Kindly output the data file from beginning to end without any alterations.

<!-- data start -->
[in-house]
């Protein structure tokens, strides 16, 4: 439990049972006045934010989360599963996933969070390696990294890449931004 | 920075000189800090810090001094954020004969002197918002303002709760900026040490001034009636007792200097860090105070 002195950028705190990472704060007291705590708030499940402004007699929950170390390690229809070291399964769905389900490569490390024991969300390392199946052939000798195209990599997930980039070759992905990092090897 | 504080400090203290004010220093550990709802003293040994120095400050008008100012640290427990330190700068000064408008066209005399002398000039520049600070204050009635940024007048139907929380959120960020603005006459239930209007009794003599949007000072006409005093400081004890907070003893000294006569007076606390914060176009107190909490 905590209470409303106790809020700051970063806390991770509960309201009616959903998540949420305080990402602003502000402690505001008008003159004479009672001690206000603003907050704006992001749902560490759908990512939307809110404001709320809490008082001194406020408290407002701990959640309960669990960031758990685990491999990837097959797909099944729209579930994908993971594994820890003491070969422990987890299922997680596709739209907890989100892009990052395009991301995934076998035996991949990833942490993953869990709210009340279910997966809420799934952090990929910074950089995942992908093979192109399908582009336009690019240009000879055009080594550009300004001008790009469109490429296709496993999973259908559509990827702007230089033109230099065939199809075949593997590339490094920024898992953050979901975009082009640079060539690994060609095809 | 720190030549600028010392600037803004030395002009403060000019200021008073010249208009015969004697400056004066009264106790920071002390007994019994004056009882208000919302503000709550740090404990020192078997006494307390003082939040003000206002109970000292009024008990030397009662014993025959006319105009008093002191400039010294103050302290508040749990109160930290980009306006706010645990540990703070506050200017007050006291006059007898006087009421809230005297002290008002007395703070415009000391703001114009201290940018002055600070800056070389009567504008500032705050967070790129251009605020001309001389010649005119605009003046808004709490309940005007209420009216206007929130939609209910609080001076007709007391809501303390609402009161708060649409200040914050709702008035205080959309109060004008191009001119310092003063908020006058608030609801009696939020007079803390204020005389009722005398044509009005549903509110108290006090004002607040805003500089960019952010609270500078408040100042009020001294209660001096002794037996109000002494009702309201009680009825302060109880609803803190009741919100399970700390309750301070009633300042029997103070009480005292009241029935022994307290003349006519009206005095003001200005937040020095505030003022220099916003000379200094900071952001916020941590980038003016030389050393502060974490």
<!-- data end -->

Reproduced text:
[in-house]
């Protein structure tokens, strides 16, 4: 439990049972006045934010989360599963996933969070390696990294890449931004 | 920075000189800090810090001094954020004969002197918002303002709760900026040490001034009636007792200097860090105070 002195950028705190990472704060007291705590708030499940402004007699929950170390390690229809070291399964769905389900490569490390024991969300390392199946052939000798195209990599997930980039070759992905990092090897 | 504080400090203290004010220093550990709802003293040994120095400050008008100012640290427990330190700068000064408008066209005399002398000039520049600070204050009635940024007048139907929380959120960020603005006459239930209007009794003599949007000072006409005093400081004890907070003893000294006569007076606390914060176009107190909490 905590209470409303106790809020700051970063806390991770509960309201009616959903998540949420305080990402602003502000402690505001008008003159004479009672001690206000603003907050704006992001749902560490759908990512939307809110404001709320809490008082001194406020408290407002701990959640309960669990960031758990685990491999990837097959797909099944729209579930994908993971594994820890003491070969422990987890299922997680596709739209907890989100892009990052395009991301995934076998035996991949990833942490993953869990709210009340279910997966809420799934952090990929910074950089995942992908093979192109399908582009336009690019240009000879055009080594550009300004001008790009469109490429296709496993999973259908559509990827702007230089033109230099065939199809075949593997590339490094920024898992953050979901975009082009640079060539690994060609095809 | 720190030549600028010392600037803004030395002009403060000019200021008073010249208009015969004697400056004066009264106790920071002390007994019994004056009882208000919302503000709550740090404990020192078997006494307390003082939040003000206002109970000292009024008990030397009662014993025959006319105009008093002191400039010294103050302290508040749990109160930290980009306006706010645990540990703070506050200017007050006291006059007898006087009421809230005297002290008002007395703070415009000391703001114009201290940018002055600070800056070389009567504008500032705050967070790129251009605020001309001389010649005119605009003046808004709490309940005007209420009216206007929130939609209910609080001076007709007391809501303390609402009161708060649409200040914050709702008035205080959309109060004008191009001119310092003063908020006058608030609801009696939020007079803390204020005389009722005398044509009005549903509110108290006090004002607040805003500089960019952010609270500078408040100042009020001294209660001096002794037996109000002494009702309201009680009825302060109880609803803190009741919100399970700390309750301070009633300042029997103070009480005292009241029935022994307290003349006519009206005095003001200005937040020095505030003022220099916003000379200094900071952001916020941590980038003016030389050393502060974490």